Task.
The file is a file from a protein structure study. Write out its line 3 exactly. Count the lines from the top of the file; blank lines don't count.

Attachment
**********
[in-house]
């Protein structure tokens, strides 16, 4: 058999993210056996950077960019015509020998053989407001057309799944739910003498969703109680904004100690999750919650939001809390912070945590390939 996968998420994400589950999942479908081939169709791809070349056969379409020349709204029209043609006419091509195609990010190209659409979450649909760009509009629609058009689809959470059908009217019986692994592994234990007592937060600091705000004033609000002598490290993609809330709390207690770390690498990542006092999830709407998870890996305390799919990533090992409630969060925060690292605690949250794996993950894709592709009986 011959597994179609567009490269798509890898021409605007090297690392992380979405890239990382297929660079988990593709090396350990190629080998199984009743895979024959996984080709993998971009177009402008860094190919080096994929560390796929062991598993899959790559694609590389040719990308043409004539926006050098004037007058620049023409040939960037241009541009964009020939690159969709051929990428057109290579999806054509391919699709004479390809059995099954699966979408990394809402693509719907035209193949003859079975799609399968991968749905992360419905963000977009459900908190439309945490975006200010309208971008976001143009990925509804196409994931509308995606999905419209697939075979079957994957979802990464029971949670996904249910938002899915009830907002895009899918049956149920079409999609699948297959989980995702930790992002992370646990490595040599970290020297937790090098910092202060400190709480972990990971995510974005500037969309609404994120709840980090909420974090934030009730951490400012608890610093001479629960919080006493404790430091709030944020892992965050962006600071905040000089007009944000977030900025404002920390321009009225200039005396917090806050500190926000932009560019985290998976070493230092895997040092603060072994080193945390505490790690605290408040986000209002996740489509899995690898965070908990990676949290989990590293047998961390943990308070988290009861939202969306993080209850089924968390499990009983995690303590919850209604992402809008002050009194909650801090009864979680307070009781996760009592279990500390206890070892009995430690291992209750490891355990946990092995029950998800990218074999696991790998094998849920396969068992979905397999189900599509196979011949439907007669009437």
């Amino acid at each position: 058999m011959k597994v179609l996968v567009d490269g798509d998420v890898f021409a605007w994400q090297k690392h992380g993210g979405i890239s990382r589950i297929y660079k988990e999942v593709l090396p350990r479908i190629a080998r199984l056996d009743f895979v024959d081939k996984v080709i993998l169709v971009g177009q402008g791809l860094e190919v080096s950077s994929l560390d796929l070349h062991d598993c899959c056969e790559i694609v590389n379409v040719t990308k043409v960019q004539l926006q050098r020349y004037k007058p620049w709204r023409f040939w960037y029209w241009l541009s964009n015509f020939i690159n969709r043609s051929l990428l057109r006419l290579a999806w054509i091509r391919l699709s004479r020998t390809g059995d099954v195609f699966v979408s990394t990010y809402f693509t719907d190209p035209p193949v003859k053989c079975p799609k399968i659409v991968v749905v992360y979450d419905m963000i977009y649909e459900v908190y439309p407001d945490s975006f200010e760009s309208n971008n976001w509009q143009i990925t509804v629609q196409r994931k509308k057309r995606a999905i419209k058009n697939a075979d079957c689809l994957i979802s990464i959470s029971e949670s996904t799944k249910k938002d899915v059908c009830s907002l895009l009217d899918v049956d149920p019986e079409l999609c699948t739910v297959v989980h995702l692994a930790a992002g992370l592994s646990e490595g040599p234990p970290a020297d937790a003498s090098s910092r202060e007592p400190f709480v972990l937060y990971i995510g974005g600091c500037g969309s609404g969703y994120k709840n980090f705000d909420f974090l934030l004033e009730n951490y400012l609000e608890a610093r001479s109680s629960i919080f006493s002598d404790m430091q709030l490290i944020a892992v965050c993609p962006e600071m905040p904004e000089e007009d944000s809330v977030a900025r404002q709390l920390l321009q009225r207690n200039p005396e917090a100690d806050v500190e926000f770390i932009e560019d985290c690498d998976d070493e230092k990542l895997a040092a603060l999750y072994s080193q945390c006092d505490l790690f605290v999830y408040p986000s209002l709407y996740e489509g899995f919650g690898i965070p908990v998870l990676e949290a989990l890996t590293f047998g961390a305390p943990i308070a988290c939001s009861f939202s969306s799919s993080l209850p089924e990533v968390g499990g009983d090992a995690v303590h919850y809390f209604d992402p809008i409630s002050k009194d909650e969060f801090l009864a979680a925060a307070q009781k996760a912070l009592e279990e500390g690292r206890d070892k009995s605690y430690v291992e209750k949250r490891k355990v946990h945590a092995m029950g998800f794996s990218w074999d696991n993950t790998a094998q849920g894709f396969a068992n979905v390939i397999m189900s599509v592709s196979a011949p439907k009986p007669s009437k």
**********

């Amino acid at each position: 058999m011959k597994v179609l996968v567009d490269g798509d998420v890898f021409a605007w994400q090297k690392h992380g993210g979405i890239s990382r589950i297929y660079k988990e999942v593709l090396p350990r479908i190629a080998r199984l056996d009743f895979v024959d081939k996984v080709i993998l169709v971009g177009q402008g791809l860094e190919v080096s950077s994929l560390d796929l070349h062991d598993c899959c056969e790559i694609v590389n379409v040719t990308k043409v960019q004539l926006q050098r020349y004037k007058p620049w709204r023409f040939w960037y029209w241009l541009s964009n015509f020939i690159n969709r043609s051929l990428l057109r006419l290579a999806w054509i091509r391919l699709s004479r020998t390809g059995d099954v195609f699966v979408s990394t990010y809402f693509t719907d190209p035209p193949v003859k053989c079975p799609k399968i659409v991968v749905v992360y979450d419905m963000i977009y649909e459900v908190y439309p407001d945490s975006f200010e760009s309208n971008n976001w509009q143009i990925t509804v629609q196409r994931k509308k057309r995606a999905i419209k058009n697939a075979d079957c689809l994957i979802s990464i959470s029971e949670s996904t799944k249910k938002d899915v059908c009830s907002l895009l009217d899918v049956d149920p019986e079409l999609c699948t739910v297959v989980h995702l692994a930790a992002g992370l592994s646990e490595g040599p234990p970290a020297d937790a003498s090098s910092r202060e007592p400190f709480v972990l937060y990971i995510g974005g600091c500037g969309s609404g969703y994120k709840n980090f705000d909420f974090l934030l004033e009730n951490y400012l609000e608890a610093r001479s109680s629960i919080f006493s002598d404790m430091q709030l490290i944020a892992v965050c993609p962006e600071m905040p904004e000089e007009d944000s809330v977030a900025r404002q709390l920390l321009q009225r207690n200039p005396e917090a100690d806050v500190e926000f770390i932009e560019d985290c690498d998976d070493e230092k990542l895997a040092a603060l999750y072994s080193q945390c006092d505490l790690f605290v999830y408040p986000s209002l709407y996740e489509g899995f919650g690898i965070p908990v998870l990676e949290a989990l890996t590293f047998g961390a305390p943990i308070a988290c939001s009861f939202s969306s799919s993080l209850p089924e990533v968390g499990g009983d090992a995690v303590h919850y809390f209604d992402p809008i409630s002050k009194d909650e969060f801090l009864a979680a925060a307070q009781k996760a912070l009592e279990e500390g690292r206890d070892k009995s605690y430690v291992e209750k949250r490891k355990v946990h945590a092995m029950g998800f794996s990218w074999d696991n993950t790998a094998q849920g894709f396969a068992n979905v390939i397999m189900s599509v592709s196979a011949p439907k009986p007669s009437k």